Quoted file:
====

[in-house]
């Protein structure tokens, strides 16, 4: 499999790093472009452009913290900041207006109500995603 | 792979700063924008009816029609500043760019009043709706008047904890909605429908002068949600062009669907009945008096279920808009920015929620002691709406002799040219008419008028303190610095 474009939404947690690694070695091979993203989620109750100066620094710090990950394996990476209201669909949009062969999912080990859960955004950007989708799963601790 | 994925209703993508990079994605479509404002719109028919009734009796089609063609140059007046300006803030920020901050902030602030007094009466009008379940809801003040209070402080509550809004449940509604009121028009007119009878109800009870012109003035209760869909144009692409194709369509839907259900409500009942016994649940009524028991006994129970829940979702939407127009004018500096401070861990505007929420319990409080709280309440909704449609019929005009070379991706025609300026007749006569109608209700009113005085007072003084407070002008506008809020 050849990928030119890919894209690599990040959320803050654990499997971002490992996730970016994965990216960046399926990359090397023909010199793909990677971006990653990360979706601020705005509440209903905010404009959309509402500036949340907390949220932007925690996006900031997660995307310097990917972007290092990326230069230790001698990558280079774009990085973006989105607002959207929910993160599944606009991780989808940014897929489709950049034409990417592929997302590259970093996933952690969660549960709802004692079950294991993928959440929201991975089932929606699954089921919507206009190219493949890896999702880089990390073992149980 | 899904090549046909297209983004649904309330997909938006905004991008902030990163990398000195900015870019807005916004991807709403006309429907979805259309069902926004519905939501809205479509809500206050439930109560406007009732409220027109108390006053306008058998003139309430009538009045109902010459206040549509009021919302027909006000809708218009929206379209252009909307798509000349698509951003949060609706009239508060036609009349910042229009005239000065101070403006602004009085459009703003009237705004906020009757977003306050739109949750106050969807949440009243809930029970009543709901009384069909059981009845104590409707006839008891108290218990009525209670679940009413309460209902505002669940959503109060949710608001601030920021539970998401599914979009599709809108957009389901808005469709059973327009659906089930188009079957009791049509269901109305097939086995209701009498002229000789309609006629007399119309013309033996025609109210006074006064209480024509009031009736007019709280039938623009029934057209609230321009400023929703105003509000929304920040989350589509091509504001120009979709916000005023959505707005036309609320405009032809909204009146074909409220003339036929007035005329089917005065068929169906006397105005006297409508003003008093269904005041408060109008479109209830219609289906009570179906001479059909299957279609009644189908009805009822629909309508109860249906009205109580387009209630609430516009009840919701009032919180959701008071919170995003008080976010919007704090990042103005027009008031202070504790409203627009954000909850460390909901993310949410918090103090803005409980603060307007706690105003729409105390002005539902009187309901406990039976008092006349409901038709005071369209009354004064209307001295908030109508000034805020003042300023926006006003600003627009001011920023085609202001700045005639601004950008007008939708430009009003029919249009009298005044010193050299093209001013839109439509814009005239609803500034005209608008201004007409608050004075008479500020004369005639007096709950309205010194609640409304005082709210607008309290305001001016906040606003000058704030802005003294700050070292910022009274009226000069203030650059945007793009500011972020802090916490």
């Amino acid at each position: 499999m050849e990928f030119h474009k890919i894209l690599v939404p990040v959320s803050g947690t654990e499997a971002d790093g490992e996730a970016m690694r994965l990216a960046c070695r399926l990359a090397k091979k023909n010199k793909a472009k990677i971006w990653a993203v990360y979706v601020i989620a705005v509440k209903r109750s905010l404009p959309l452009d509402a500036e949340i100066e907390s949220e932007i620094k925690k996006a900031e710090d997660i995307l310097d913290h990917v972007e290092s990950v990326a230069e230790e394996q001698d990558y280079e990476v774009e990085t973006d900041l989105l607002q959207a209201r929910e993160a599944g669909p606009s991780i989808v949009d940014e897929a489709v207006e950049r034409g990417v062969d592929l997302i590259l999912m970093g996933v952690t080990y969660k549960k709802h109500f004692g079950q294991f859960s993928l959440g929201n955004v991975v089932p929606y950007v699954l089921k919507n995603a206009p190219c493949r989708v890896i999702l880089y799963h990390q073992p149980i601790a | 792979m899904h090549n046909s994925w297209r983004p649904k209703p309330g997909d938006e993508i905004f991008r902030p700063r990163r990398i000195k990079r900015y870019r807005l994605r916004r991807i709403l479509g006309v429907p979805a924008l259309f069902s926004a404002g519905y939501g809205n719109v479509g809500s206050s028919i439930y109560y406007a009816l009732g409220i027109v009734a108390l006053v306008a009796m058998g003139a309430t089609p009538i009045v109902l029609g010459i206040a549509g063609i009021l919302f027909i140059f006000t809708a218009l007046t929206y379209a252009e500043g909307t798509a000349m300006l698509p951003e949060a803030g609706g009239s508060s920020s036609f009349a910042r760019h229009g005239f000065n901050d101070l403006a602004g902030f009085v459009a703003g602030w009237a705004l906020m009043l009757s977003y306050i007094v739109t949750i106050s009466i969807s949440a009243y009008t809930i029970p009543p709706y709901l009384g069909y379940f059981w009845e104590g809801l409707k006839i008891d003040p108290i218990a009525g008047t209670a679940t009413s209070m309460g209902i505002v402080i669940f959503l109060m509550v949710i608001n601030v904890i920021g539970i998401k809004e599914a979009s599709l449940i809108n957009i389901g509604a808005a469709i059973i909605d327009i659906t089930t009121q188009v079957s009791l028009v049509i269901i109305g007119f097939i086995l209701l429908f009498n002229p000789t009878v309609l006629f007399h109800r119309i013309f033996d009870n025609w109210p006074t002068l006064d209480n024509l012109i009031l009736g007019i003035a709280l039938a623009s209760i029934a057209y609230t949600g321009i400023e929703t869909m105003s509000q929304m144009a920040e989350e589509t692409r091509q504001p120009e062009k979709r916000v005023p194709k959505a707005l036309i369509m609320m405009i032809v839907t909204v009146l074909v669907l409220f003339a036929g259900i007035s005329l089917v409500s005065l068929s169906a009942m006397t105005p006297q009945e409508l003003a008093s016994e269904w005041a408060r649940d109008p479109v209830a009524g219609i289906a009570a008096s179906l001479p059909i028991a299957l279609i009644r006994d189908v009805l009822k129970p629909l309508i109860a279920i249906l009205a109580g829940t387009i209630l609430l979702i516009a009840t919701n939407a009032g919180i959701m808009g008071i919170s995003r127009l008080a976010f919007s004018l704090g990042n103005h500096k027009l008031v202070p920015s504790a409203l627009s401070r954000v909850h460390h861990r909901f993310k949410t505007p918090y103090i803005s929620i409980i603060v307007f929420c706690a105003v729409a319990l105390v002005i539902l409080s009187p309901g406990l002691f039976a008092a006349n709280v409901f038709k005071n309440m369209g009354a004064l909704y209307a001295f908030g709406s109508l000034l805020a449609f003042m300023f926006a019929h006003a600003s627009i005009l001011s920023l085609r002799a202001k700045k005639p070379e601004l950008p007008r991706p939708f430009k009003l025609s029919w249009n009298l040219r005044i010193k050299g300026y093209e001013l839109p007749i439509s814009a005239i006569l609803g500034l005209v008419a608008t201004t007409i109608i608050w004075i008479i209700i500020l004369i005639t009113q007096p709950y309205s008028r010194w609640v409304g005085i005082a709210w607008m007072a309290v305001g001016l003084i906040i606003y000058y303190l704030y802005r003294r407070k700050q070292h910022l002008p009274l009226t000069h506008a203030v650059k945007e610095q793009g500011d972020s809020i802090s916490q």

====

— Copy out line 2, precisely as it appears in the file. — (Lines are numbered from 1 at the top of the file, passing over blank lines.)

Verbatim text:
């Protein structure tokens, strides 16, 4: 499999790093472009452009913290900041207006109500995603 | 792979700063924008009816029609500043760019009043709706008047904890909605429908002068949600062009669907009945008096279920808009920015929620002691709406002799040219008419008028303190610095 474009939404947690690694070695091979993203989620109750100066620094710090990950394996990476209201669909949009062969999912080990859960955004950007989708799963601790 | 994925209703993508990079994605479509404002719109028919009734009796089609063609140059007046300006803030920020901050902030602030007094009466009008379940809801003040209070402080509550809004449940509604009121028009007119009878109800009870012109003035209760869909144009692409194709369509839907259900409500009942016994649940009524028991006994129970829940979702939407127009004018500096401070861990505007929420319990409080709280309440909704449609019929005009070379991706025609300026007749006569109608209700009113005085007072003084407070002008506008809020 050849990928030119890919894209690599990040959320803050654990499997971002490992996730970016994965990216960046399926990359090397023909010199793909990677971006990653990360979706601020705005509440209903905010404009959309509402500036949340907390949220932007925690996006900031997660995307310097990917972007290092990326230069230790001698990558280079774009990085973006989105607002959207929910993160599944606009991780989808940014897929489709950049034409990417592929997302590259970093996933952690969660549960709802004692079950294991993928959440929201991975089932929606699954089921919507206009190219493949890896999702880089990390073992149980 | 899904090549046909297209983004649904309330997909938006905004991008902030990163990398000195900015870019807005916004991807709403006309429907979805259309069902926004519905939501809205479509809500206050439930109560406007009732409220027109108390006053306008058998003139309430009538009045109902010459206040549509009021919302027909006000809708218009929206379209252009909307798509000349698509951003949060609706009239508060036609009349910042229009005239000065101070403006602004009085459009703003009237705004906020009757977003306050739109949750106050969807949440009243809930029970009543709901009384069909059981009845104590409707006839008891108290218990009525209670679940009413309460209902505002669940959503109060949710608001601030920021539970998401599914979009599709809108957009389901808005469709059973327009659906089930188009079957009791049509269901109305097939086995209701009498002229000789309609006629007399119309013309033996025609109210006074006064209480024509009031009736007019709280039938623009029934057209609230321009400023929703105003509000929304920040989350589509091509504001120009979709916000005023959505707005036309609320405009032809909204009146074909409220003339036929007035005329089917005065068929169906006397105005006297409508003003008093269904005041408060109008479109209830219609289906009570179906001479059909299957279609009644189908009805009822629909309508109860249906009205109580387009209630609430516009009840919701009032919180959701008071919170995003008080976010919007704090990042103005027009008031202070504790409203627009954000909850460390909901993310949410918090103090803005409980603060307007706690105003729409105390002005539902009187309901406990039976008092006349409901038709005071369209009354004064209307001295908030109508000034805020003042300023926006006003600003627009001011920023085609202001700045005639601004950008007008939708430009009003029919249009009298005044010193050299093209001013839109439509814009005239609803500034005209608008201004007409608050004075008479500020004369005639007096709950309205010194609640409304005082709210607008309290305001001016906040606003000058704030802005003294700050070292910022009274009226000069203030650059945007793009500011972020802090916490």